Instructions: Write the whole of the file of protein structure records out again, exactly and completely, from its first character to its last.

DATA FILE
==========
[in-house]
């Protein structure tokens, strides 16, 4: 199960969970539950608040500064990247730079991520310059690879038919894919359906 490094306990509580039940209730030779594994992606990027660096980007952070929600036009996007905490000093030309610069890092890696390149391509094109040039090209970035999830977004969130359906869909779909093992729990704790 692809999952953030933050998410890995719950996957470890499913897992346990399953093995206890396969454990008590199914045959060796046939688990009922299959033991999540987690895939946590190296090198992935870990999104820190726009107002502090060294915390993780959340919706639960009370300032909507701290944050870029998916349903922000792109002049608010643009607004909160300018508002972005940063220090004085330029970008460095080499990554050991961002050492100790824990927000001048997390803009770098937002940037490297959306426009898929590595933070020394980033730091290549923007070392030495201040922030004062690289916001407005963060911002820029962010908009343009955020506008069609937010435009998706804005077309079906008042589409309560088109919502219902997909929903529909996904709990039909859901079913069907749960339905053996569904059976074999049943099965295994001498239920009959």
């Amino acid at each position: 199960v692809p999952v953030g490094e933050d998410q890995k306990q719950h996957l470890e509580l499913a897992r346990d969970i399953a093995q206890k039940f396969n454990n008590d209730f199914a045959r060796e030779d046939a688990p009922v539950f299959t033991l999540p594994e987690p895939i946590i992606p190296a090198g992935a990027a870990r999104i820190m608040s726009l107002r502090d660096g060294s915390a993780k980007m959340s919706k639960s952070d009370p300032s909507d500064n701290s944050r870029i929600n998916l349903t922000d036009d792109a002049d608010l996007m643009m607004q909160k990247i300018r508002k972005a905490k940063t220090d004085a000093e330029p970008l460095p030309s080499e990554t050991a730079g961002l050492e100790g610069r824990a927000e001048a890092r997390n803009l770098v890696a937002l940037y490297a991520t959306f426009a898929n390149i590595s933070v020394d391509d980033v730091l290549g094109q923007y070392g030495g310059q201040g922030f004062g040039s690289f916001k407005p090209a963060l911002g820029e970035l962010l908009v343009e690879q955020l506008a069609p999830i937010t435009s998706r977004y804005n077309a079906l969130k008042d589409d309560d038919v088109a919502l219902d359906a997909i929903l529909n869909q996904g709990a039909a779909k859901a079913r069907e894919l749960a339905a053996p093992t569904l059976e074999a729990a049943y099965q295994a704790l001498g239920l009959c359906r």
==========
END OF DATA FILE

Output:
[in-house]
């Protein structure tokens, strides 16, 4: 199960969970539950608040500064990247730079991520310059690879038919894919359906 490094306990509580039940209730030779594994992606990027660096980007952070929600036009996007905490000093030309610069890092890696390149391509094109040039090209970035999830977004969130359906869909779909093992729990704790 692809999952953030933050998410890995719950996957470890499913897992346990399953093995206890396969454990008590199914045959060796046939688990009922299959033991999540987690895939946590190296090198992935870990999104820190726009107002502090060294915390993780959340919706639960009370300032909507701290944050870029998916349903922000792109002049608010643009607004909160300018508002972005940063220090004085330029970008460095080499990554050991961002050492100790824990927000001048997390803009770098937002940037490297959306426009898929590595933070020394980033730091290549923007070392030495201040922030004062690289916001407005963060911002820029962010908009343009955020506008069609937010435009998706804005077309079906008042589409309560088109919502219902997909929903529909996904709990039909859901079913069907749960339905053996569904059976074999049943099965295994001498239920009959």
């Amino acid at each position: 199960v692809p999952v953030g490094e933050d998410q890995k306990q719950h996957l470890e509580l499913a897992r346990d969970i399953a093995q206890k039940f396969n454990n008590d209730f199914a045959r060796e030779d046939a688990p009922v539950f299959t033991l999540p594994e987690p895939i946590i992606p190296a090198g992935a990027a870990r999104i820190m608040s726009l107002r502090d660096g060294s915390a993780k980007m959340s919706k639960s952070d009370p300032s909507d500064n701290s944050r870029i929600n998916l349903t922000d036009d792109a002049d608010l996007m643009m607004q909160k990247i300018r508002k972005a905490k940063t220090d004085a000093e330029p970008l460095p030309s080499e990554t050991a730079g961002l050492e100790g610069r824990a927000e001048a890092r997390n803009l770098v890696a937002l940037y490297a991520t959306f426009a898929n390149i590595s933070v020394d391509d980033v730091l290549g094109q923007y070392g030495g310059q201040g922030f004062g040039s690289f916001k407005p090209a963060l911002g820029e970035l962010l908009v343009e690879q955020l506008a069609p999830i937010t435009s998706r977004y804005n077309a079906l969130k008042d589409d309560d038919v088109a919502l219902d359906a997909i929903l529909n869909q996904g709990a039909a779909k859901a079913r069907e894919l749960a339905a053996p093992t569904l059976e074999a729990a049943y099965q295994a704790l001498g239920l009959c359906r």